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Farallon Islands National Wildlife Refuge

For the Sanctuary book project, DSF worked to document and chronicle critical efforts by the U.S. Fish & Wildlife Service and the National Park Service. With the generous assistance of Joelle Buffa, former manager of the Farallon National Wildlife Refuge and supervisor of the biology program for the San Francisco Bay National Wildlife Refuge system, DSF was permitted to put ashore at the Farallones, one of theleast frequented and most important seabird breeding regions in the United States (outside of Alaska.) Here some two hundred thousand Common Murres, as well as Cassin's Auklets, Brandt, Double Crested and Pelagic Cormorants, Pigeon Guillemots, Tufted Puffins, Rhinoceros Auklets, and Western Gulls are to be found: at least 300,000 breeding birds in the month of July. One also finds the so-called "vagrants." Over 400 species of birds have been found at the Farallones. In addition, there are five species of pinnipeds: the California Sea Lion, Steller Sea Lion, Harvest Seal, Northern Elephant Seal and Northern Fur Seal. And, there are the four species of sharks guarding the islands, including Great Whites, Leopard, Blue and Soupfin, plus big whales, dolphins and porpoises.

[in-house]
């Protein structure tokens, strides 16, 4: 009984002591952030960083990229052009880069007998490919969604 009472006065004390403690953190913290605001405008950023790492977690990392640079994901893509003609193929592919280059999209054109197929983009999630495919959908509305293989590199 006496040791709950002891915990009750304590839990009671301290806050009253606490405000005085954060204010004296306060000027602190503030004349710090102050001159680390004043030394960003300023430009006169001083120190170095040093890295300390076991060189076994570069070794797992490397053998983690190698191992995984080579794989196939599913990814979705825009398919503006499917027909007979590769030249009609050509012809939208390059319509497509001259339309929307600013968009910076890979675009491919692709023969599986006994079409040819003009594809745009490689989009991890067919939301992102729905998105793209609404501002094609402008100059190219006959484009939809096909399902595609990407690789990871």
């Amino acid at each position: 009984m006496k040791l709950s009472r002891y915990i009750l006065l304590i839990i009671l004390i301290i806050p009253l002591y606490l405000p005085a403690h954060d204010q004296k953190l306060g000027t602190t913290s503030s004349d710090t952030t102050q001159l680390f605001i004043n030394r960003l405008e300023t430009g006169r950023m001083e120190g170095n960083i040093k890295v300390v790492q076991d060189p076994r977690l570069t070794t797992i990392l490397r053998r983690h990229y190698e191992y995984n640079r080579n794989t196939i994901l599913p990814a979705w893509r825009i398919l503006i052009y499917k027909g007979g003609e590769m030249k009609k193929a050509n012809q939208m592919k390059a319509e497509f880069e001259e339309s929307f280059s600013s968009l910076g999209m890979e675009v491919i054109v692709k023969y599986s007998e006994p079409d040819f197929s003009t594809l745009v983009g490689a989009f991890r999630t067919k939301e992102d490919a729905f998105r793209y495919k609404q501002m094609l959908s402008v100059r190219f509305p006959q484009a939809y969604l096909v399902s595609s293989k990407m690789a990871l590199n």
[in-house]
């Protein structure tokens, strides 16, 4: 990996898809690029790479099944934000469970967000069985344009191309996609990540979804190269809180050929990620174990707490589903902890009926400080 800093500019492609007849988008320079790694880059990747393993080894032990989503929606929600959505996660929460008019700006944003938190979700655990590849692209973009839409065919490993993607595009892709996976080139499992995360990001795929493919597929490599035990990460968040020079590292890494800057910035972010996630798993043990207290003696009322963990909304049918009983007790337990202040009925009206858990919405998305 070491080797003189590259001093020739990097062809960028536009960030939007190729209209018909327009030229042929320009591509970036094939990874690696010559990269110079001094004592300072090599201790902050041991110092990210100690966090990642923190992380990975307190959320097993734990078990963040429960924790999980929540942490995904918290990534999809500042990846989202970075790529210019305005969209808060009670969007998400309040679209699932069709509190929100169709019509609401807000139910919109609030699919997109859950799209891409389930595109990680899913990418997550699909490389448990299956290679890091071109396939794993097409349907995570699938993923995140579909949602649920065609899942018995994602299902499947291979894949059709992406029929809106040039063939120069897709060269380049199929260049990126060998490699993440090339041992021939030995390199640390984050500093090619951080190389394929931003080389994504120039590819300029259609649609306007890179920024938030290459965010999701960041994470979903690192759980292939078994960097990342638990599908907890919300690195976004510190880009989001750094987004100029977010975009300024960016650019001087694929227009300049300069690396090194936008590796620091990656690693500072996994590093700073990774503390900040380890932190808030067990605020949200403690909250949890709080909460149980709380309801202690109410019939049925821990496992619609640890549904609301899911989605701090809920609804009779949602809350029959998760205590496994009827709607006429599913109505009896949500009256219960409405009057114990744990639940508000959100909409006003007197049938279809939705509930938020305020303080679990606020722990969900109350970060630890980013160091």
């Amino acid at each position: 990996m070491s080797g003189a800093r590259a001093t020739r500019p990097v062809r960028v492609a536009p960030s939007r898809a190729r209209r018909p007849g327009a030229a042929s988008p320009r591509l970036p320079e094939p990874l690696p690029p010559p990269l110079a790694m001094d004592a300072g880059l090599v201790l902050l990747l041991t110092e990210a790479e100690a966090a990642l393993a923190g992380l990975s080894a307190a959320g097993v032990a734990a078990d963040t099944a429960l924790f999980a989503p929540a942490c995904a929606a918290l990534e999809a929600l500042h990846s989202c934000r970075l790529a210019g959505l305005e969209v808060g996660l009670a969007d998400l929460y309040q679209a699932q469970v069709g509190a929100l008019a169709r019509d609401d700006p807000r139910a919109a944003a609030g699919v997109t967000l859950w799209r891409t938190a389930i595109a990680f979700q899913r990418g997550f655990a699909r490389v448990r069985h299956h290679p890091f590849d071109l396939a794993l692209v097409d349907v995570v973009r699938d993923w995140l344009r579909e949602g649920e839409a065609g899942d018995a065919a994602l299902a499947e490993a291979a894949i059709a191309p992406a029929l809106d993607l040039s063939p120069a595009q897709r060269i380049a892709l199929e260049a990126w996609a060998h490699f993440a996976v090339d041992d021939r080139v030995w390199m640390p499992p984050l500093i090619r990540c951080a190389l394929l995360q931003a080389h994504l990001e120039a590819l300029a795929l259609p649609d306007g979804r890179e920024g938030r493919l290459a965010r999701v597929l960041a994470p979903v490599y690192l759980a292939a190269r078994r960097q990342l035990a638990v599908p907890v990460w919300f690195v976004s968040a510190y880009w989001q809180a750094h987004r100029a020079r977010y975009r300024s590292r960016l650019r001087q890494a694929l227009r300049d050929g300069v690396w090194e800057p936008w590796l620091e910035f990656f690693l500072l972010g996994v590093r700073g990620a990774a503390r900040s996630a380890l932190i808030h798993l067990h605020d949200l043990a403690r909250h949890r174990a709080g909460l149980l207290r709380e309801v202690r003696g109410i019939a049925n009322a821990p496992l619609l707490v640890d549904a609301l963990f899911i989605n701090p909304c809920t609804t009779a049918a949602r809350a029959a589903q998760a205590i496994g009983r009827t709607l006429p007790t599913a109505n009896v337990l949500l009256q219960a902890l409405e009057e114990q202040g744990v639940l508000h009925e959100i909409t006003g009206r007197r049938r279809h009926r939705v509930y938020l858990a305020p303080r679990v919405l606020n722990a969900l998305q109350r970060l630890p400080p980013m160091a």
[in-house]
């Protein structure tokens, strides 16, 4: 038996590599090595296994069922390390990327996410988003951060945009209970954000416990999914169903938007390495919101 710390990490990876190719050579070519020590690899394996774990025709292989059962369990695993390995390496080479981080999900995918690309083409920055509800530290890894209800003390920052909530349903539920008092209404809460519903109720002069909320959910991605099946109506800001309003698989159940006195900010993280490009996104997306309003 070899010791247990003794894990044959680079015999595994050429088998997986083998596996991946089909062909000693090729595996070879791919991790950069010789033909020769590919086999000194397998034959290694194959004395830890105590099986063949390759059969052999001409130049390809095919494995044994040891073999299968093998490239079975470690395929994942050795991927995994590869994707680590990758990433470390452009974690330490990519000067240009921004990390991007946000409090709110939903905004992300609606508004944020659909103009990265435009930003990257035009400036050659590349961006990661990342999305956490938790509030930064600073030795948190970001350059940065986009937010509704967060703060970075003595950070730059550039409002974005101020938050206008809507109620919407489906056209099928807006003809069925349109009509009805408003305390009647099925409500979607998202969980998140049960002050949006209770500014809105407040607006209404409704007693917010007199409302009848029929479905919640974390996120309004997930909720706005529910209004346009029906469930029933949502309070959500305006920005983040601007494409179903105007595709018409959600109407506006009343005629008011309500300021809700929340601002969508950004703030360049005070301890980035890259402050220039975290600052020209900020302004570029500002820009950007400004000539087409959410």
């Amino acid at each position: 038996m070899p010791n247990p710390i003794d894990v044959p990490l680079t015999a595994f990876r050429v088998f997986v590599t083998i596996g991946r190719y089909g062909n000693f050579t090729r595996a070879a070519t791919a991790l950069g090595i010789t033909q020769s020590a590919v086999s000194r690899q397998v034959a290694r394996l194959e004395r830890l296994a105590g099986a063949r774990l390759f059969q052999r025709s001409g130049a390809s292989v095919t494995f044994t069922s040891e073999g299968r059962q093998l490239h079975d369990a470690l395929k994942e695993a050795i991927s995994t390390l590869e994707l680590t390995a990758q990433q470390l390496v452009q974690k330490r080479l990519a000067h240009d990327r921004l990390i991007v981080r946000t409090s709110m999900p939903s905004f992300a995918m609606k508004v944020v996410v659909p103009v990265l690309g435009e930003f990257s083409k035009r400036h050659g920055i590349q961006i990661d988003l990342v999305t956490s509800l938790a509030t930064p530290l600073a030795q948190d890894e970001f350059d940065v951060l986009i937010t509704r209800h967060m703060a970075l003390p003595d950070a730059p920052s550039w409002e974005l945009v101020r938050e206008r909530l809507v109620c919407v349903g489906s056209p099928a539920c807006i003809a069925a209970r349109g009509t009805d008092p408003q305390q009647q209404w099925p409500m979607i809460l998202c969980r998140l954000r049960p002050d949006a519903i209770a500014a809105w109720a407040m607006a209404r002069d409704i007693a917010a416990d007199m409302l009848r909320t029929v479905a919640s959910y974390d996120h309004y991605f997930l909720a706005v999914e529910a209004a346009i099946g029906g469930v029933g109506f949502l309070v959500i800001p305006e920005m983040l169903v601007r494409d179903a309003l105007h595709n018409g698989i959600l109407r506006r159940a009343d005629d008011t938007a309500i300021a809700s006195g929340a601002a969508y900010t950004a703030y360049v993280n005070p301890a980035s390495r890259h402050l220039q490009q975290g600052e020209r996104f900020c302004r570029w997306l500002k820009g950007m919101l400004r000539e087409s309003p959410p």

Twenty-eight miles due West of the Golden Gate Bridge, this is one of the crown jewels of the U.S. Fish & Wildlife Refuge system and it is emblematic of the whole Wildlife Refuge concept as first envisioned and put into place by President Teddy Roosevelt.

It was also in the Bay Area - at the John Muir House in Martinez and Muir Woods in Marine County - that DSF profiled that great co-founder of the Sierra Club, and advocate for the protection of Yosemite and Hetch Hetchy, John Muir, for the Sanctuary book.

The Farallon Islands National Wildlife Refuge, California